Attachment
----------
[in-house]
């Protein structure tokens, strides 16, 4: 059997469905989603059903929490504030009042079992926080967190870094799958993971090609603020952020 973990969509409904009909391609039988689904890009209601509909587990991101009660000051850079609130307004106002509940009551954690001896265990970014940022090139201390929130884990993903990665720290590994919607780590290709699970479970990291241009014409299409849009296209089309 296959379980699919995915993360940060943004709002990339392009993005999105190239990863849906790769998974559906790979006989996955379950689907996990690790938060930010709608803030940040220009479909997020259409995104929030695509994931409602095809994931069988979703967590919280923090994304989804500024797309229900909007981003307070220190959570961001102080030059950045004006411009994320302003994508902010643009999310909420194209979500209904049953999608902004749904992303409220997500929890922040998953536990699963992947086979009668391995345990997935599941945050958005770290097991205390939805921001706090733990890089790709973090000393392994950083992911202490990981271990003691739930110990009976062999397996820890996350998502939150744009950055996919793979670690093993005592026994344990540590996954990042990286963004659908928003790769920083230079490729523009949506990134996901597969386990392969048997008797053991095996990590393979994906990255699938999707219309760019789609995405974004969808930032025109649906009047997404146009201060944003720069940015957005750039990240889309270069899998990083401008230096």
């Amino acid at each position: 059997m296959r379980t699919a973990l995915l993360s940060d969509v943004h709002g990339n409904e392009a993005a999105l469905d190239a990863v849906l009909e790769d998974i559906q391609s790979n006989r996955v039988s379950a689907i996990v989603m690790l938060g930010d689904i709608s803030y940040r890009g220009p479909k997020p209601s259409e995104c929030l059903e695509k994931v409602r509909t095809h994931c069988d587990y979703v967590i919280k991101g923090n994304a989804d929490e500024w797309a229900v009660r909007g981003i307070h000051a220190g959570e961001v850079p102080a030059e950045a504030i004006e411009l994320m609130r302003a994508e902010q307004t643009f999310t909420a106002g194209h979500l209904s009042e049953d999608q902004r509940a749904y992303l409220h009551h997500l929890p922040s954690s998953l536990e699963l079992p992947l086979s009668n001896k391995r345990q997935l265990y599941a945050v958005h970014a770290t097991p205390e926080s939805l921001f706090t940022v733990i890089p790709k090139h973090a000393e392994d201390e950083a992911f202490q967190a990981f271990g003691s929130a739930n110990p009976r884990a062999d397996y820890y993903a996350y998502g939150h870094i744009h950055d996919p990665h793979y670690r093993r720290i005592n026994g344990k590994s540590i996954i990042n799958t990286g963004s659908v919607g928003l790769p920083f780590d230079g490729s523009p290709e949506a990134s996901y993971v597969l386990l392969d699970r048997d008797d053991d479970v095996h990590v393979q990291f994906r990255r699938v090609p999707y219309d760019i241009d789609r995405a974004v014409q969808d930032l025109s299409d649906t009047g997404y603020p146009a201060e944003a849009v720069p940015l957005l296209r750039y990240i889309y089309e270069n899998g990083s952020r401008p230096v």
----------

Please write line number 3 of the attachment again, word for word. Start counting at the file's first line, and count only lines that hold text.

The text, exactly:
């Amino acid at each position: 059997m296959r379980t699919a973990l995915l993360s940060d969509v943004h709002g990339n409904e392009a993005a999105l469905d190239a990863v849906l009909e790769d998974i559906q391609s790979n006989r996955v039988s379950a689907i996990v989603m690790l938060g930010d689904i709608s803030y940040r890009g220009p479909k997020p209601s259409e995104c929030l059903e695509k994931v409602r509909t095809h994931c069988d587990y979703v967590i919280k991101g923090n994304a989804d929490e500024w797309a229900v009660r909007g981003i307070h000051a220190g959570e961001v850079p102080a030059e950045a504030i004006e411009l994320m609130r302003a994508e902010q307004t643009f999310t909420a106002g194209h979500l209904s009042e049953d999608q902004r509940a749904y992303l409220h009551h997500l929890p922040s954690s998953l536990e699963l079992p992947l086979s009668n001896k391995r345990q997935l265990y599941a945050v958005h970014a770290t097991p205390e926080s939805l921001f706090t940022v733990i890089p790709k090139h973090a000393e392994d201390e950083a992911f202490q967190a990981f271990g003691s929130a739930n110990p009976r884990a062999d397996y820890y993903a996350y998502g939150h870094i744009h950055d996919p990665h793979y670690r093993r720290i005592n026994g344990k590994s540590i996954i990042n799958t990286g963004s659908v919607g928003l790769p920083f780590d230079g490729s523009p290709e949506a990134s996901y993971v597969l386990l392969d699970r048997d008797d053991d479970v095996h990590v393979q990291f994906r990255r699938v090609p999707y219309d760019i241009d789609r995405a974004v014409q969808d930032l025109s299409d649906t009047g997404y603020p146009a201060e944003a849009v720069p940015l957005l296209r750039y990240i889309y089309e270069n899998g990083s952020r401008p230096v």